Too often we forget, I’m afraid, that sitting across the table from us is a real person who has real needs and real questions, and that they are looking to us for answers.  There is a time and a place for arguing, but have we forgotten that there is also a time and a place for sitting still and listening to what others have to say?

Even when we know that they are wrong?


Alexander Marshall is a blogger, writer, teacher, and student at Yale Divinity School.  You can connect with him on Facebook, Twitter, or by visiting his blog.

  1. All good points, thank you. I got it this way from a friend: “Nothing is more important than the person you are presently with.” In whatever capacity we may find ourselves, this is true not only for what we might be able to do for them but also what they might be able to do for us. I was advised to earnestly search for the spirit of what is being said, and that is usually about their state of being and not necessarily about the statement of beliefs. Treat the physical first, then the heart, then the mind. We have no way of knowing exactly what is being asked of us or stated to us without an open ear and mind. Imago dei…”Christ in all his many disguises”: this is who I am with, no matter what I may think or believe.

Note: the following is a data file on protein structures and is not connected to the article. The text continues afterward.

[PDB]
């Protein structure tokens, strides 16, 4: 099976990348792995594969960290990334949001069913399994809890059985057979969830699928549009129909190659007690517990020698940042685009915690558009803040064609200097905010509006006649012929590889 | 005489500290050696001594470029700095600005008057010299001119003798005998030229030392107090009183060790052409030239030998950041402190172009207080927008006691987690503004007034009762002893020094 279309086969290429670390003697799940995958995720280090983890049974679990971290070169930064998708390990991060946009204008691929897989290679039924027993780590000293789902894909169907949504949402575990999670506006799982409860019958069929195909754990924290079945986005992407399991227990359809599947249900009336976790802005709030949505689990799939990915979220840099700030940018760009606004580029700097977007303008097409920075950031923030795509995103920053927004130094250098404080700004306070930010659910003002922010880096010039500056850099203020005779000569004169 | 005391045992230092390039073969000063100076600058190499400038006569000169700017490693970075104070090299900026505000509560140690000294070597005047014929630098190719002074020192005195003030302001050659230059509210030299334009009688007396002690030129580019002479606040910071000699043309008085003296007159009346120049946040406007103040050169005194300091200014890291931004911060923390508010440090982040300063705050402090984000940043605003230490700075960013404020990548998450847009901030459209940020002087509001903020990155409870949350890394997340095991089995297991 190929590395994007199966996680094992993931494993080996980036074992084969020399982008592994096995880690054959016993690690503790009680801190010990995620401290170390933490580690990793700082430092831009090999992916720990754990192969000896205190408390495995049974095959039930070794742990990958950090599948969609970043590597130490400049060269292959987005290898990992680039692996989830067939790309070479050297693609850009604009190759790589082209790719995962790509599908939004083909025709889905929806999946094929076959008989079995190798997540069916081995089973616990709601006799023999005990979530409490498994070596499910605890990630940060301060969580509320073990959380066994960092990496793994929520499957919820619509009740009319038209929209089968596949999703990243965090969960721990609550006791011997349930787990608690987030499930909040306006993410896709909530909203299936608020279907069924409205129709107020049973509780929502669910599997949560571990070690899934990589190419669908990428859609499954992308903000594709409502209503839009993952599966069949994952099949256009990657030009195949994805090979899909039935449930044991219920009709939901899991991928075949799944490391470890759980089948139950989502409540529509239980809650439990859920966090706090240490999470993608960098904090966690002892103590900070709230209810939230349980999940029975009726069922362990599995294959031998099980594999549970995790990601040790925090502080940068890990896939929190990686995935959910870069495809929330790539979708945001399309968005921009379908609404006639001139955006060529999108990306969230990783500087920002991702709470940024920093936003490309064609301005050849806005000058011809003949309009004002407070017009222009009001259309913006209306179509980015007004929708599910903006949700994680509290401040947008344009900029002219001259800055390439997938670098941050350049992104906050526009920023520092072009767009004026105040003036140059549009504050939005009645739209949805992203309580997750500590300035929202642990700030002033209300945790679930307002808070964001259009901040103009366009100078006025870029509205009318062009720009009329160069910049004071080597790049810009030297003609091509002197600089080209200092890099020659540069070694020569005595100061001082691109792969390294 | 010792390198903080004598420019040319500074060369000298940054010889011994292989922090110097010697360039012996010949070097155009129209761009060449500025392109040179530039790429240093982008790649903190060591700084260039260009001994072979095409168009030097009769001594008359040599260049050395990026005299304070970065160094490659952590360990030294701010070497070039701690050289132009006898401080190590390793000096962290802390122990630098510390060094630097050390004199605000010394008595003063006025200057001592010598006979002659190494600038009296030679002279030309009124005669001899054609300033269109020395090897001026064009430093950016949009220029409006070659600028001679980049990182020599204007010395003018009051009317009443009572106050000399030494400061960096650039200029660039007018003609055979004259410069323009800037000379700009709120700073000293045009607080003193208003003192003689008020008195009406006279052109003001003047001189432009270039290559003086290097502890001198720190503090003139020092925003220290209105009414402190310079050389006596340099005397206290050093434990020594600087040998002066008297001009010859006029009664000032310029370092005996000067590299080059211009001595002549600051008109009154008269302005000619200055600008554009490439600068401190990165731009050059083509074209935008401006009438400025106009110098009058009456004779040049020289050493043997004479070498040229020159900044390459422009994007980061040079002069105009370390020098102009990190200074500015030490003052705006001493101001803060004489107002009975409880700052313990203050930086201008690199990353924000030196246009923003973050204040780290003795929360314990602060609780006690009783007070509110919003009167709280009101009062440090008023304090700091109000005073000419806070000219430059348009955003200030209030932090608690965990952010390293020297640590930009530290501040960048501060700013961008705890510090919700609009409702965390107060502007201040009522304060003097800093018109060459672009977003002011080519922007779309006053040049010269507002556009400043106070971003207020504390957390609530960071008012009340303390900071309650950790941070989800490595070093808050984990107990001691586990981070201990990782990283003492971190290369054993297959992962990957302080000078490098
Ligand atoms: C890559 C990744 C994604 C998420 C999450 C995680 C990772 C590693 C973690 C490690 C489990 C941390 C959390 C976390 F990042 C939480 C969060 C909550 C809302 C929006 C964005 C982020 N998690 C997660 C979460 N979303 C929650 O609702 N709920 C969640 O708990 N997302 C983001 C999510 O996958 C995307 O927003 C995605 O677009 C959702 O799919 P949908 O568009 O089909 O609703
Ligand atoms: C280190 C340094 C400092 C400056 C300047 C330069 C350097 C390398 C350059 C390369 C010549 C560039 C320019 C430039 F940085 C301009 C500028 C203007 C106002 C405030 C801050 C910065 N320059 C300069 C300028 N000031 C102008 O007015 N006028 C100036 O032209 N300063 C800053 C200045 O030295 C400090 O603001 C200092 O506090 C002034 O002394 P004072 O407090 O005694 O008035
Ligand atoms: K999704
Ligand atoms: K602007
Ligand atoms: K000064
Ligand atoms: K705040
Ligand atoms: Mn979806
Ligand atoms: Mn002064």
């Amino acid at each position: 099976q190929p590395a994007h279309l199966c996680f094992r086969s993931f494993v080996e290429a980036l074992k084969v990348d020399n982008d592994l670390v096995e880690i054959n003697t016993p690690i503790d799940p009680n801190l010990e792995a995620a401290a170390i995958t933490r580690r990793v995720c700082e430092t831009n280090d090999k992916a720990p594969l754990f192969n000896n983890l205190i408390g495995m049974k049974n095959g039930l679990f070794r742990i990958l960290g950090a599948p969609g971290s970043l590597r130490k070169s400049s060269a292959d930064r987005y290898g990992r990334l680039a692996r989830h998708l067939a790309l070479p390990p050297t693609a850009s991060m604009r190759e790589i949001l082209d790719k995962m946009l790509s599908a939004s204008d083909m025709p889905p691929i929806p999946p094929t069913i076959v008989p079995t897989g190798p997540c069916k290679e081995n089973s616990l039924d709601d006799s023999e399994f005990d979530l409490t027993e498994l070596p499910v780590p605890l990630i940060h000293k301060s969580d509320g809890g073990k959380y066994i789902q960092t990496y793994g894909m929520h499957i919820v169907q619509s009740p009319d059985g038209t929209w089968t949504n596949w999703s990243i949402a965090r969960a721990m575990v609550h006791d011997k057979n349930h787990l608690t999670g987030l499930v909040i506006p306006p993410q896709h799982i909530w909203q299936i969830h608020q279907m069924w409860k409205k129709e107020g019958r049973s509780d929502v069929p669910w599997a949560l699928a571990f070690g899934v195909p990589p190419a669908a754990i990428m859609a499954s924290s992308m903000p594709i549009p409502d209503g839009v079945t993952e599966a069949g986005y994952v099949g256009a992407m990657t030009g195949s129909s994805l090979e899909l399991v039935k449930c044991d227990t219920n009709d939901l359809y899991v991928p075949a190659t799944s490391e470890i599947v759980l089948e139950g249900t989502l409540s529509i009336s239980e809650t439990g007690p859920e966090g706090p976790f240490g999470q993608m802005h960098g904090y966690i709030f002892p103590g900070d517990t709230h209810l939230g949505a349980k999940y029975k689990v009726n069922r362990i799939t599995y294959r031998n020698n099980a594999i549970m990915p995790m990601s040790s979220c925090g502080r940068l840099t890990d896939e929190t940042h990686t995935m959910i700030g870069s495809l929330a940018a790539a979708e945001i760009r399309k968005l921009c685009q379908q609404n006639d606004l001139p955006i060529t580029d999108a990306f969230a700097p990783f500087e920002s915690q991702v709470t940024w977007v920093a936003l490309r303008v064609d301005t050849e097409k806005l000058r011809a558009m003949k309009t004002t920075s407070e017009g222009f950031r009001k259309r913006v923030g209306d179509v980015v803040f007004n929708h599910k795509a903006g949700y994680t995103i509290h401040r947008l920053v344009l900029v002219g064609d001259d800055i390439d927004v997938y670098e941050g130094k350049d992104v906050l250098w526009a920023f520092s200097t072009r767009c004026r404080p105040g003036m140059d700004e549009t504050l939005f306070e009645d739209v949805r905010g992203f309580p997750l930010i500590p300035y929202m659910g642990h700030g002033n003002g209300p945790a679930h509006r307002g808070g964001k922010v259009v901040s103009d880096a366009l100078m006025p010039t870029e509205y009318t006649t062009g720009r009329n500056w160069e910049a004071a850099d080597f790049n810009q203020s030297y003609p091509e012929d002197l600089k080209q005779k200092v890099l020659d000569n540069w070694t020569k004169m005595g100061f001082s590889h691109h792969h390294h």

2. Oops, I forgot to confess that my advice is not always there for me when engaged in things I am passionate about. But I am getting better at promptly apologizing.

    • Thanks, Jerry!

      I think you are definitely right to point to the image of God and of Christ in everyone as a reason why we have to take seriously the immediate needs of the person in front of us, even when those needs conflict with making progress toward our own goals for the church or the individual. Its hard to balance those two priorities, especially when we are engaged in things we are passionate about. All we can do is keep trying to learn and to listen.